Love & Reflection,

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  • Ketamine Infusion for CRPS: My Single Day Experience

    Dear Audy,

    It’s been over two weeks since I had my first single day ketamine infusion to help with the pain of CRPS and I think that I finally have a decent understanding of how it has effected my body…

    Very, very well!

    I started seeing a new pain specialist at the end of last year, who listened to my long, troubled story of failed pain management before validating my belief that, years before, I’d been misdiagnosed as having an allergy to ketamine. Thank goodness for that!

    In October last year and February this year, I went into hospital for 5 day, subcutaneous ketamine infusions. Both were successful at lowering my pain levels and allowing me to increase my ability to function on a daily basis. If you wish, you can read about the experiences of these infusions here and here.

    There are a couple of drawbacks to enduring a 5-day ketamine infusion. Firstly, that’s 5 days in hospital and with the plastic covered mattresses, 24 hour noise and the need for regular checks from nurses. Hospital is not a particularly relaxing environment. Secondly, it’s 5 days on a mind altering drug, which is like some sort of medically sanctioned bender and a 5 day bender of any sort is going to take some recovery time to get over.

    Both 5 day infusions took about a week of almost constant rest and symptom management afterward before I could appreciate the benefits. This time involved very heavy fatigue, an inability to form useful thoughts, a lot of twitching and many sudden attacks of sweating. Between the preparation, actual infusion and recovery, each 5 day ketamine infusion involved 2-3 weeks of time spent away from my usual activities.

    Which was all totally worth it. A break from CRPS pain and symptoms is a rare thing to experience and is worth every effort that it takes to make that happen, however, what if the same results could be achieved with less fallout?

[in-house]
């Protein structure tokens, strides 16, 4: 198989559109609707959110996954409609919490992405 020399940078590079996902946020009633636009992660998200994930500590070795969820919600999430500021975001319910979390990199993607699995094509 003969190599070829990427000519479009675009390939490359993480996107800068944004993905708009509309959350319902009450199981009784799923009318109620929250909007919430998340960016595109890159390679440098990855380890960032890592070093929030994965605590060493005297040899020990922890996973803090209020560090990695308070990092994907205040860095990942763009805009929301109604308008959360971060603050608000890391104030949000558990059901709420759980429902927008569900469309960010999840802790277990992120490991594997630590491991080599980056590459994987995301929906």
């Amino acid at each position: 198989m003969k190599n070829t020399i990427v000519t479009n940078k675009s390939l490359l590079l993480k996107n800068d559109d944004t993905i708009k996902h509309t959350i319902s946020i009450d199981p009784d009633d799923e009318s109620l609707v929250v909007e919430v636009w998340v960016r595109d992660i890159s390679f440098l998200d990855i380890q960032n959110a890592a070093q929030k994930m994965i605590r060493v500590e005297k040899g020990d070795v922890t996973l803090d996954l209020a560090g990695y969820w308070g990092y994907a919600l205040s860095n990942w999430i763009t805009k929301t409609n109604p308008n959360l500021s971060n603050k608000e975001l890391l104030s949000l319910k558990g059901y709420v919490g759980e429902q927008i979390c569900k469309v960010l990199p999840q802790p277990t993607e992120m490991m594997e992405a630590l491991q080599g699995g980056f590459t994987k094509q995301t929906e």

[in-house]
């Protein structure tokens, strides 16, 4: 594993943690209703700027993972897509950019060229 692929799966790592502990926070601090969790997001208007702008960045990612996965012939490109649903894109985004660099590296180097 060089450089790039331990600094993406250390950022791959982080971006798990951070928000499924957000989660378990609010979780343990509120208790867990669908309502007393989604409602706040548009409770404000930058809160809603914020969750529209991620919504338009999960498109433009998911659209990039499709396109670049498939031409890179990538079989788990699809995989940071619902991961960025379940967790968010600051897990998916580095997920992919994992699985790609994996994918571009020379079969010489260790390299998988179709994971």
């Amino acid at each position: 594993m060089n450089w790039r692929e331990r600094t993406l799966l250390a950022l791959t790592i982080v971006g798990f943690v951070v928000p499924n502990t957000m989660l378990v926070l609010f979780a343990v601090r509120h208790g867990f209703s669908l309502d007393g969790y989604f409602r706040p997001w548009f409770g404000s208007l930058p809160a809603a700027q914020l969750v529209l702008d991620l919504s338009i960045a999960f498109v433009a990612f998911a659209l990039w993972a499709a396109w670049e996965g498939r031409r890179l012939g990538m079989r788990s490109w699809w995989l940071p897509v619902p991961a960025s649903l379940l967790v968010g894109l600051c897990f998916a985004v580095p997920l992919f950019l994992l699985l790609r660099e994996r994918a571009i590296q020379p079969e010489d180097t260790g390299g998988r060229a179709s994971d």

With this in mind, I quickly agreed when my doctor suggested that I try a single day infusion to see how I coped with that.

    I showed up at the hospital at about 8am and after a couple of hours of being organised by nurses, I found myself with a bag of ketamine slowly dripping into my belly. Just not quite as slowly as during the longer infusions, which began at a dose of 2.5mg of ketamine per hour that was increased regularly over the 5 days. With only 10 hours to absorb the pain relieving goodness, the ketamine dripped in at 10mg an hour.

    It only took a few hours for my pain levels to drop significantly and for my brain levels to drift away into la la land. I spent most of the time snoozing and listening to music. I was disconnected at about 7pm and then went home at 8pm.

    Coming home with a brain that felt like it was floating outside my head was a strange experience. I got nauseous during the 5 minute car ride and promptly threw up as soon as I got home, after which I felt quite wonderful. My pain was super low and I felt like I was dreaming. I quickly got myself to bed to sleep off the rest of the weirdness.

    The infusion took place on a Friday. On Sunday evening, I was feeling almost as well as I had a week after the 5 day infusions. Pain levels stayed low, moving became easier and the post ketamine fatigue and twitches were barely bothersome at all. By Monday morning, I was ready to continue my regular routine of physical rehabilitation and chores, all with less pain than I am accustomed to.